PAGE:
The following is a piece written by long time Belle student Julie Holder. Julie first joined our BelleFusion Pilates classes about 5 years ago, switching to the Bump Prenatal classes when she became pregnant after several years of trying to conceive. I’m thrilled to say that she welcomed a beautiful baby boy 5 months ago! Julie is an incredibly warm, caring person (not to mention an incredible fashion designer – she might be the coolest, most creative chick I know!) She is bravely sharing her story of breastfeeding struggles. Julie, you are awesome. Thank you for helping so many other women know that they are NOT alone.
WHEN BOOBS BECOME FOOD
I sat awake the night our baby was born, staring at him with amazement. Our birthing story was one of ease. We were lucky to birth him at home with a smooth and relatively short labour. In the 9 months of being pregnant I learned from friends and even strangers what I thought was every detail surrounding pregnancy and birth. I learned that if you play music they can hear it. I learned that the weekly size of the fetus can be compared to fruit. This makes zero sense really. How can a baby be the size of a leek? I learned about the hospital bag essentials. Particularly how embarrassing it can be to run into your partner’s friend while stocking up on adult diapers for said bag. I learned about the love you can feel for something that is only the size of a peppercorn yet has a heartbeat. And most importantly I learned that no, wearing spanks during pregnancy can not harm the baby. We had waited for this baby for over four years but, while being no stranger to hard work, I wasn’t prepared for the struggles that came after the ring of fire.
Following the birth, the midwives tucked us into bed and snuck off into the night leaving us with this new human staring back at us–his big blue eyes channeling the plant in The Little Shop of Horrors saying “Feed me Seymour”. The next day during our visit from the midwife she told us our baby had a tongue tie which needed to be released so that he could feed properly. The earliest appointment for this was a month out. Although he was already precious, patient and calm, I was pretty sure he wasn’t going to be understanding about waiting a month to eat. So we attempted to figure out this feeding thing while our midwife stood overhead until her phone rang and she rushed to the many other babies waiting to be birthed. We struggled for the next few days through nipple shields, hospital–grade breast pumps, numerous books, cracked nipples, bottles, two types of formula, lots of tears and many hours of what I have learned to be the biggest new mother no no….the dreaded deep hole of the internet…Google.
I am pretty sure I have read every possible website advocating how wonderful breastfeeding is with supporting glamorous Instagram photos of women sipping heart-shaped foam lattes while casually feeding their babies with hashtags sporting “#the breast is best”. I sat sobbing in a sports bra with holes cut out so I could pump hands free. This was far from the images on my Pinterest board of half–naked women feeding their babies on beaches displaying what we are told our bodies are naturally made to do. It was during this time that I wished I had spent even just a little bit of time prepping for this so I didn’t feel so absolutely helpless.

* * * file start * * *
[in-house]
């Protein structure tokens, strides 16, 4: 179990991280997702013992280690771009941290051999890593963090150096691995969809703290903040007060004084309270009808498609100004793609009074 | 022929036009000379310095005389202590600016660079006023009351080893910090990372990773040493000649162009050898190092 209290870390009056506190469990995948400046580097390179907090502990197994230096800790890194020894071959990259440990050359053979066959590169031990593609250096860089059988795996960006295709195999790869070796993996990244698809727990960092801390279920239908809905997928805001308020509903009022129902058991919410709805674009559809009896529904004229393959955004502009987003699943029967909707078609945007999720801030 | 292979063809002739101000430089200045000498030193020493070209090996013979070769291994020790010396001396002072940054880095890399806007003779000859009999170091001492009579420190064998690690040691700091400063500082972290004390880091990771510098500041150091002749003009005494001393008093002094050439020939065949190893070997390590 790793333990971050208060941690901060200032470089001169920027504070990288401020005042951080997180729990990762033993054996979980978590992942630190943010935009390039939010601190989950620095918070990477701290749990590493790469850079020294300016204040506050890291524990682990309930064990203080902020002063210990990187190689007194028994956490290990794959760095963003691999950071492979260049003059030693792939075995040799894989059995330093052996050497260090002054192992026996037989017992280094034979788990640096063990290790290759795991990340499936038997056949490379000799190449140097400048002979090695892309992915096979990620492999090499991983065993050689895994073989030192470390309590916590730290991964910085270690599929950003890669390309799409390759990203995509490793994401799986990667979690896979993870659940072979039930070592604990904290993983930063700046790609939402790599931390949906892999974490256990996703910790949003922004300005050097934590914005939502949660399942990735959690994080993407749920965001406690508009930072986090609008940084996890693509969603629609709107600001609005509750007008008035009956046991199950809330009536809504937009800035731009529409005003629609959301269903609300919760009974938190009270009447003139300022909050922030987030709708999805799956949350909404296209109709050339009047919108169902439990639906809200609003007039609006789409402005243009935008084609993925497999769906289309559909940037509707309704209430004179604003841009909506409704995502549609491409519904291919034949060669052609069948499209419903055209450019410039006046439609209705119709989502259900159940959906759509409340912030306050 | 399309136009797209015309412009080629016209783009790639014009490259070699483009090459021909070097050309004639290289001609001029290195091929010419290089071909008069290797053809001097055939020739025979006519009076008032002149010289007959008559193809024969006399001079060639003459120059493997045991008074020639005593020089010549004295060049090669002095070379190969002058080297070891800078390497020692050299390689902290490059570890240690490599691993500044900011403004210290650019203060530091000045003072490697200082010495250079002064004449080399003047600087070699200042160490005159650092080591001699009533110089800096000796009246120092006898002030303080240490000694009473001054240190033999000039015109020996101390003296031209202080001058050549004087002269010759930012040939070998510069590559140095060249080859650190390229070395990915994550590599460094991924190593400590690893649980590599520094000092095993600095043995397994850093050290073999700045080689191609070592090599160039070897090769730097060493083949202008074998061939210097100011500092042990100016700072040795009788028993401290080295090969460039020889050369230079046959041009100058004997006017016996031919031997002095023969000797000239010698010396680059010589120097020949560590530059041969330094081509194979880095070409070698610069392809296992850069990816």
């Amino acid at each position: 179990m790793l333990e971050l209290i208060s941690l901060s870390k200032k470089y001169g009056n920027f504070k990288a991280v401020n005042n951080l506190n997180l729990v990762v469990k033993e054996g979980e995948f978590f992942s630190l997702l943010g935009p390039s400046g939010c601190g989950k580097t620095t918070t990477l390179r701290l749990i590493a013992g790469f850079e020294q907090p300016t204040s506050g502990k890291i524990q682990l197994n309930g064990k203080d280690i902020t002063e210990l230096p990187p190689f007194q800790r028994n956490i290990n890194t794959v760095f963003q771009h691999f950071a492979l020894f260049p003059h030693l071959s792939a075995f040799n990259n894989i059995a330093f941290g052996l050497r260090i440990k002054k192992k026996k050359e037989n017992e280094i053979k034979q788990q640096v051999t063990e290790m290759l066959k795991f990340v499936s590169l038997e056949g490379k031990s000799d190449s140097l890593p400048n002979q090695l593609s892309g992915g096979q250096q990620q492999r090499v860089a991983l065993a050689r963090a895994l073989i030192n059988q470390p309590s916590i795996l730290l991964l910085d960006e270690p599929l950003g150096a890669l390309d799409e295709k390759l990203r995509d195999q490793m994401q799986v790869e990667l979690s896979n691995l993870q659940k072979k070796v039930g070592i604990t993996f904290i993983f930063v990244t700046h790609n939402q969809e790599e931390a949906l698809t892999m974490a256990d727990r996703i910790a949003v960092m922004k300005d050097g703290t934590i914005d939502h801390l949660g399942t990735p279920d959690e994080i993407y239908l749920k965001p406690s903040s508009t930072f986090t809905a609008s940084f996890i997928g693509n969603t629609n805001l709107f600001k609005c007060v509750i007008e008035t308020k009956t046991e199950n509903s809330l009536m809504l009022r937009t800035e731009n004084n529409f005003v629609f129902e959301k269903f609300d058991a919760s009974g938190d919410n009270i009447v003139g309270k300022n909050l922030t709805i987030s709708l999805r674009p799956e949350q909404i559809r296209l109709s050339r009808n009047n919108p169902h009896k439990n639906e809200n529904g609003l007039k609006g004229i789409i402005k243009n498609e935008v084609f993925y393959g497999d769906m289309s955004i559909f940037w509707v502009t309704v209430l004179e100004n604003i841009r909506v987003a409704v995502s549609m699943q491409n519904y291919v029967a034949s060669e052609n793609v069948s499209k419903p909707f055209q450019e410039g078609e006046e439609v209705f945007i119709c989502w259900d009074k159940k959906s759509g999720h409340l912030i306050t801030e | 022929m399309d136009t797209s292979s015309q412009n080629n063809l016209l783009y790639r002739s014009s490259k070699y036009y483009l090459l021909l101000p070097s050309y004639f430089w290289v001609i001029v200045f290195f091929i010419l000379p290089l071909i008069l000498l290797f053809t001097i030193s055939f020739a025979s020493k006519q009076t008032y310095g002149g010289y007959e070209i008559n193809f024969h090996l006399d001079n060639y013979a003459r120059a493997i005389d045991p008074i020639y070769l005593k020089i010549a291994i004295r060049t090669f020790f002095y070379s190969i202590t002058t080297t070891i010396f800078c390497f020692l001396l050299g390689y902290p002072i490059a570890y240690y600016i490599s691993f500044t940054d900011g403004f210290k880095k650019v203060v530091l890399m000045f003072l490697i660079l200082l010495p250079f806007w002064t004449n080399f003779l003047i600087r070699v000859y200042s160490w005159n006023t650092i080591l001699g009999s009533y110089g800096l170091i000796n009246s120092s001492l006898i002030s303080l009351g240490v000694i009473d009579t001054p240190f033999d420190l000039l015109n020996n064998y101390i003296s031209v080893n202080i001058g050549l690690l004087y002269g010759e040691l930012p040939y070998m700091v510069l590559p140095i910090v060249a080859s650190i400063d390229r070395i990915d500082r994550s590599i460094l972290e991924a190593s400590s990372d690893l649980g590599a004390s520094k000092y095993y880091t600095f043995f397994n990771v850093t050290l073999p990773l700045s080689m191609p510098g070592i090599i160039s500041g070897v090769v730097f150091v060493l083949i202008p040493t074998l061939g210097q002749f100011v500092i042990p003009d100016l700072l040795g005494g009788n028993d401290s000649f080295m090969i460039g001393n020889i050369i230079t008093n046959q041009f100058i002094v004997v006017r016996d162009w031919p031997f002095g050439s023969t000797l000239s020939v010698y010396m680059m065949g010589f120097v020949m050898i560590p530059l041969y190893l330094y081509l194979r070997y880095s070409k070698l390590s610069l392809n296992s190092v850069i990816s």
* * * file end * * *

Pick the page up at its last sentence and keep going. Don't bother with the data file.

What I now realize is the best thing to come out of my extensive research was the term Lactation Consultant. I called the first number my close friend Google gave me, Lynda Kirby. The voice on the other end of the phone was so magical that for the first time I felt relaxed knowing that my boobs would be in good hands, literally. Lynda arrived at our door with a bag full of tricks including a doll she used to show different breastfeeding positions whose name is Flow…get it?! I loved that she found humour in something which seemed so painful at the time. She came over almost every day for the next three weeks for what she called Booby Camp. The power sessions involved football holds, tubes, cups, bruised boobs, more and more tears but most importantly emotional support. Lynda amazed me with her selflessness and dedication to her work of helping others. Her compassion and warmth are something I think about daily. I thought back to our struggles to conceive him and how I never thought we would be able to make him. I told myself that as with those struggles, this too shall pass and that like all worthwhile things in life, they take practice and perseverance. It was with her support and the hard work of all of us that we made tiny baby steps each day to perfect the delicate dance of breastfeeding. Each day we lay together for hours, baby and I, making small progress until one day everything fell into place and he lay sucking away happily while I rubbed his feet as smooth as silk.
While breastfeeding isn’t everyone’s choice, and sometimes not possible at all – we must do what works for us in this crazy world of new parenting. What I pictured to be the most natural thing in the world didn’t start off that way. However, with help and perseverance it has paid off in the form of a chubby boob-loving baby who enjoys spending his days at the cafe eating while his mom sips her heart-shaped foam latte dropping croissant crumbs into his hair.